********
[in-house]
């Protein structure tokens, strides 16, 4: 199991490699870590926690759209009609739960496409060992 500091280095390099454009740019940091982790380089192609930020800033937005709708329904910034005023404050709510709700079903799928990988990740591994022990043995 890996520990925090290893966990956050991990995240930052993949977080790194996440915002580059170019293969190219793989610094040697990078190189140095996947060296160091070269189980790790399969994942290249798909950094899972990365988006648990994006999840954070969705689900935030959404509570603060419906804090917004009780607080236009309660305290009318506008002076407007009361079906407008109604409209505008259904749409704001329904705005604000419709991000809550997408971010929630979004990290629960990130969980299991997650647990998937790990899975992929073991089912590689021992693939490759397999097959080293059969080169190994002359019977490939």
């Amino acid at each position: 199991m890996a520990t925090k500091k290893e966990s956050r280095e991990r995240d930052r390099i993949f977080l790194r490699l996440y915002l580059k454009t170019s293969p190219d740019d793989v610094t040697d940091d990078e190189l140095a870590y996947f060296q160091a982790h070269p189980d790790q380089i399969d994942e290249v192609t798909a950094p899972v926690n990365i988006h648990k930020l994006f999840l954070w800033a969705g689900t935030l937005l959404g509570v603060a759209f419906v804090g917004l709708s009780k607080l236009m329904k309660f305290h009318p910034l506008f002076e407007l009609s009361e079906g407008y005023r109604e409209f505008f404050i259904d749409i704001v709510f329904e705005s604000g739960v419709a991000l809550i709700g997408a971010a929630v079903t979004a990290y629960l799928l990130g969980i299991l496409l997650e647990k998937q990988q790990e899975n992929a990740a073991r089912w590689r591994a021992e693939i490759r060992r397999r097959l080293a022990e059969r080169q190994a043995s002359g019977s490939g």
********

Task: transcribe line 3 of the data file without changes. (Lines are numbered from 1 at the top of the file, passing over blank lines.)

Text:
């Amino acid at each position: 199991m890996a520990t925090k500091k290893e966990s956050r280095e991990r995240d930052r390099i993949f977080l790194r490699l996440y915002l580059k454009t170019s293969p190219d740019d793989v610094t040697d940091d990078e190189l140095a870590y996947f060296q160091a982790h070269p189980d790790q380089i399969d994942e290249v192609t798909a950094p899972v926690n990365i988006h648990k930020l994006f999840l954070w800033a969705g689900t935030l937005l959404g509570v603060a759209f419906v804090g917004l709708s009780k607080l236009m329904k309660f305290h009318p910034l506008f002076e407007l009609s009361e079906g407008y005023r109604e409209f505008f404050i259904d749409i704001v709510f329904e705005s604000g739960v419709a991000l809550i709700g997408a971010a929630v079903t979004a990290y629960l799928l990130g969980i299991l496409l997650e647990k998937q990988q790990e899975n992929a990740a073991r089912w590689r591994a021992e693939i490759r060992r397999r097959l080293a022990e059969r080169q190994a043995s002359g019977s490939g």